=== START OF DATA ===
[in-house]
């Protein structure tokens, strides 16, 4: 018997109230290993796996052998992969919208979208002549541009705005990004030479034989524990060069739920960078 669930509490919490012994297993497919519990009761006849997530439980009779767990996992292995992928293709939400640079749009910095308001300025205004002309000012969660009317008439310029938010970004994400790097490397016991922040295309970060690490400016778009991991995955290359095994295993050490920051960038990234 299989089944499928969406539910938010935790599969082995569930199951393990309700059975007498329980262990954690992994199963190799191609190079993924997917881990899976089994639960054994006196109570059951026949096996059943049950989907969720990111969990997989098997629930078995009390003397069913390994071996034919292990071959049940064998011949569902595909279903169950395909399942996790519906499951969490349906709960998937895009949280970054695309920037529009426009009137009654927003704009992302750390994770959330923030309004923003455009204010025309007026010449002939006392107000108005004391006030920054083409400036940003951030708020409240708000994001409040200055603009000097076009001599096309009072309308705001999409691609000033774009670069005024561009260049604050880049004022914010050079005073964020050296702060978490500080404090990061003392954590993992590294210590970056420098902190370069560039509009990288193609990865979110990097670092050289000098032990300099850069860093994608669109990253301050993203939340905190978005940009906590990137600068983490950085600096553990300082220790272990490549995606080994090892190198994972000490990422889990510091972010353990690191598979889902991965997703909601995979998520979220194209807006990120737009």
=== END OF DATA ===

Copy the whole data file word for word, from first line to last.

[in-house]
């Protein structure tokens, strides 16, 4: 018997109230290993796996052998992969919208979208002549541009705005990004030479034989524990060069739920960078 669930509490919490012994297993497919519990009761006849997530439980009779767990996992292995992928293709939400640079749009910095308001300025205004002309000012969660009317008439310029938010970004994400790097490397016991922040295309970060690490400016778009991991995955290359095994295993050490920051960038990234 299989089944499928969406539910938010935790599969082995569930199951393990309700059975007498329980262990954690992994199963190799191609190079993924997917881990899976089994639960054994006196109570059951026949096996059943049950989907969720990111969990997989098997629930078995009390003397069913390994071996034919292990071959049940064998011949569902595909279903169950395909399942996790519906499951969490349906709960998937895009949280970054695309920037529009426009009137009654927003704009992302750390994770959330923030309004923003455009204010025309007026010449002939006392107000108005004391006030920054083409400036940003951030708020409240708000994001409040200055603009000097076009001599096309009072309308705001999409691609000033774009670069005024561009260049604050880049004022914010050079005073964020050296702060978490500080404090990061003392954590993992590294210590970056420098902190370069560039509009990288193609990865979110990097670092050289000098032990300099850069860093994608669109990253301050993203939340905190978005940009906590990137600068983490950085600096553990300082220790272990490549995606080994090892190198994972000490990422889990510091972010353990690191598979889902991965997703909601995979998520979220194209807006990120737009």